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This is part 5 of a 12 part interview with Dennis Crawford. In this segment, Andrew and Dennis discuss building client connections.

Dennis Crawford InterviewClient Connections

Andrew: Absolutely. Well I was talking to a used car salesperson a few months ago and he was saying to me that the kids today have a better understanding of all the specs of the car, so there used to be a thing where salespeople, car salesmen, would have all the knowledge related to the cars and he would make selling points, and he says those are not selling points anymore because everyone has access to that information. So there’s something beyond the specifications of the product that people really need to look at, and the need to understand I think that’s what you’re getting at there.

Dennis: I could sum it up like this if you know… information doesn’t equal wisdom.

Andrew: Yeah.

Dennis: Cleverness is not the same as wisdom or being able to retain data like a computer doesn’t make you wise.

Andrew: Jeopardy contestants.

Dennis: Exactly. So I find myself explaining that to my kids, right?

Andrew: That’s very true.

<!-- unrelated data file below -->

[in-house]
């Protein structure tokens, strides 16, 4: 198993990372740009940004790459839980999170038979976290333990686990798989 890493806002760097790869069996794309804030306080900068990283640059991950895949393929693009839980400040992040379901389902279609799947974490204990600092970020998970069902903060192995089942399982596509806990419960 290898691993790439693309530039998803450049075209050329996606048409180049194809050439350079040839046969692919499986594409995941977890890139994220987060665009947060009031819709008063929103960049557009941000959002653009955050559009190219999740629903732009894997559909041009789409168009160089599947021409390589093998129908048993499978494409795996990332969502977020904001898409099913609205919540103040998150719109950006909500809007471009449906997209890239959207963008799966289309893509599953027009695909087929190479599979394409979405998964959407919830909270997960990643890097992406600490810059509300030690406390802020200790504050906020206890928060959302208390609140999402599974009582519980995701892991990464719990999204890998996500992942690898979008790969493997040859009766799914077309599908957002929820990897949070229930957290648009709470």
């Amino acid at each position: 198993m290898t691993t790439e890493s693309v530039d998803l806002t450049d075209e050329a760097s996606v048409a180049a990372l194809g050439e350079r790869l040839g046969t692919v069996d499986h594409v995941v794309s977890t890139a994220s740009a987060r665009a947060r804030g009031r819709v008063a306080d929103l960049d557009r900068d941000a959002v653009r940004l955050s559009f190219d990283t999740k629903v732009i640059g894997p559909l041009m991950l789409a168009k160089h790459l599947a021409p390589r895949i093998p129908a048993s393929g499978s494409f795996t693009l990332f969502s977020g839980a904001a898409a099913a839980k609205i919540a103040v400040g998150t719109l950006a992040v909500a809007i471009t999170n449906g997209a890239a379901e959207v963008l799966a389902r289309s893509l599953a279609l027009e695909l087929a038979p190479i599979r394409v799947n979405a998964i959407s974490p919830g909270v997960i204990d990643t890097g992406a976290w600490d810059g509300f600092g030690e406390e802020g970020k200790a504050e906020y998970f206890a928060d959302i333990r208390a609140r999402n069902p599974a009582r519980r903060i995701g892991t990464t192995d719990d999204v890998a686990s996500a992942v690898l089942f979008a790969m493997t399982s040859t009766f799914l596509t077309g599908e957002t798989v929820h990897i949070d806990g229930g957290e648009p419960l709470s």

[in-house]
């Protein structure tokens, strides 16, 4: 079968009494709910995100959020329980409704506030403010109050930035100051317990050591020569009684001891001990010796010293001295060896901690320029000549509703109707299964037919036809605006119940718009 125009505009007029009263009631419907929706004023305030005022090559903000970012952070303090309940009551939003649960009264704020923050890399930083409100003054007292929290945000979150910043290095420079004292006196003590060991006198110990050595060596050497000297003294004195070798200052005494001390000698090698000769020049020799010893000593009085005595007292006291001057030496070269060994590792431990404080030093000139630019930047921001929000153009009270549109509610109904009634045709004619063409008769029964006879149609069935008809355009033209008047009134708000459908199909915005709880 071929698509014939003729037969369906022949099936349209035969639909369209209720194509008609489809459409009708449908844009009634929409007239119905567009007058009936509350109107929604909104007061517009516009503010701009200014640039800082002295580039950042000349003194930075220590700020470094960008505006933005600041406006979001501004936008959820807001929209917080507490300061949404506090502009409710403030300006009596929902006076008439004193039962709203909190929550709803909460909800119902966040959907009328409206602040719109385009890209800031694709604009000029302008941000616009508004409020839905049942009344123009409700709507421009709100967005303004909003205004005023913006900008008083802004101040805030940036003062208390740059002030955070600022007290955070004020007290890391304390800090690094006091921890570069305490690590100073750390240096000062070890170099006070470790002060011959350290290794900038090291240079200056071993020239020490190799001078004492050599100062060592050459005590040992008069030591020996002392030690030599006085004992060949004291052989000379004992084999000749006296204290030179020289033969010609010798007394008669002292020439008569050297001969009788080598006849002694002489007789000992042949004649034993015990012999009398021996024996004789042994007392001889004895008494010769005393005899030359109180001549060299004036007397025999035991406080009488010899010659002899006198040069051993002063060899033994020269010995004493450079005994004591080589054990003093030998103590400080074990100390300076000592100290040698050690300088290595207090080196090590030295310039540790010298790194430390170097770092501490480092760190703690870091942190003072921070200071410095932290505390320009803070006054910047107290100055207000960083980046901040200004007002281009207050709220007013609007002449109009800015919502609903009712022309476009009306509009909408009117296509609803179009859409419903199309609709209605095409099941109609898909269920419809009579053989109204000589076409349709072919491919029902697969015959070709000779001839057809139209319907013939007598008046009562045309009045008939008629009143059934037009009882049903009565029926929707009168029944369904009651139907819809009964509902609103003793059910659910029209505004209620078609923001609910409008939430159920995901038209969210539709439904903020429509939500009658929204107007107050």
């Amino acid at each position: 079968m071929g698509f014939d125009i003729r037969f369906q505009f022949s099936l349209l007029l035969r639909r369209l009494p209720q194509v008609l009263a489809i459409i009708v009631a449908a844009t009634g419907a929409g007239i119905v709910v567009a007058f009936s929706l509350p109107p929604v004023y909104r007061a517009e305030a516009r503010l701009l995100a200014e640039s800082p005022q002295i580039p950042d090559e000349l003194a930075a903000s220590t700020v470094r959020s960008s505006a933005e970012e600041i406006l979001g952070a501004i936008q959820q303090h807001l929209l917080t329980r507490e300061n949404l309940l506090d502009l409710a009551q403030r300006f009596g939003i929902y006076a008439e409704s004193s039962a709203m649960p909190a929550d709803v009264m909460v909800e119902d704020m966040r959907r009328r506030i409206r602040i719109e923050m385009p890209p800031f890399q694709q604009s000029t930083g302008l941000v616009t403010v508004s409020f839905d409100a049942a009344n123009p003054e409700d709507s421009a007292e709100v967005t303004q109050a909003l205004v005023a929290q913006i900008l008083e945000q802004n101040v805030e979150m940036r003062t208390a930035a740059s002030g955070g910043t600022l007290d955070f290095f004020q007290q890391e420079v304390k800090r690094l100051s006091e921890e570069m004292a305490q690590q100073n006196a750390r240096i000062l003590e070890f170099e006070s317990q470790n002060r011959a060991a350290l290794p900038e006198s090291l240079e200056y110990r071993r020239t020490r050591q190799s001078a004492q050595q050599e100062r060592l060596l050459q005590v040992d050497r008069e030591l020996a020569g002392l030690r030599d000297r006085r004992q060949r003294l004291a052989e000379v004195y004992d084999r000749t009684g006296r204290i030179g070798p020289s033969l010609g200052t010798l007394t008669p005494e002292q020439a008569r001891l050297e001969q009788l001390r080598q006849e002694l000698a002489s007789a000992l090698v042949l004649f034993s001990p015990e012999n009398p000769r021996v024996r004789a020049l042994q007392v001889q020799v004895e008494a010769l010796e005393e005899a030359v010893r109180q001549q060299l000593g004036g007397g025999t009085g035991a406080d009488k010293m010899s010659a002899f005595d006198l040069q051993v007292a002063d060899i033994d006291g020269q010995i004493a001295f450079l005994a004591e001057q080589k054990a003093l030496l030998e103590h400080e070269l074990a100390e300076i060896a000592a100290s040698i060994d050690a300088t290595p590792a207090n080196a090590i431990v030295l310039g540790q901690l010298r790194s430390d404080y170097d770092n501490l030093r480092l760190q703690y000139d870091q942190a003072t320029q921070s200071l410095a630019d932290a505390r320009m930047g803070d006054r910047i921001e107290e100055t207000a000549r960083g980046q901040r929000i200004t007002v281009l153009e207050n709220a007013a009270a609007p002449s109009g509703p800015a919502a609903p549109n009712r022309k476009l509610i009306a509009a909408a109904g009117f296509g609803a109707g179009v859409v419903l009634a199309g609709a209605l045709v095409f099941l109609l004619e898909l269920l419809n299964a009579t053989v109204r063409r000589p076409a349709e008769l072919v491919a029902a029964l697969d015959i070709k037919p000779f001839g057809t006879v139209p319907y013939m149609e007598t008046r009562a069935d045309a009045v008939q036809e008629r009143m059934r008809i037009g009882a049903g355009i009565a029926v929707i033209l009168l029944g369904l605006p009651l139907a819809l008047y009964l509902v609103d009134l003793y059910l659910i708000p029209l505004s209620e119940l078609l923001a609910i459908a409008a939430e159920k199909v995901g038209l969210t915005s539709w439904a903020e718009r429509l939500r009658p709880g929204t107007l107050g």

Dennis: Because my 16 year old as many 16 year olds just looks at dad every now and then like he’s from Mars. Doesn’t know this from that kind of thing because they’ve got the world figured out and they’re wired in now so every once in a while I find myself having to remind them that information and cleverness doesn’t equal wisdom and wisdom comes from a much, much deeper place. And how that translates to business is when I’m interacting with a client or you’re interacting with a client, when we have the benefit of wisdom and real life experience, real life pain and pleasure, real life suffering behind our experience, we’re able to enter into those things with much more empathy and deliver information with much more empathy and compassion than we are extracting download off Wikipedia for example.

So it’s one of those challenges of the digital age is having that dynamic recognized in all our institutions in our day to day lives and schools and so forth. Technology will never be a replacement for wisdom that comes along with human interaction.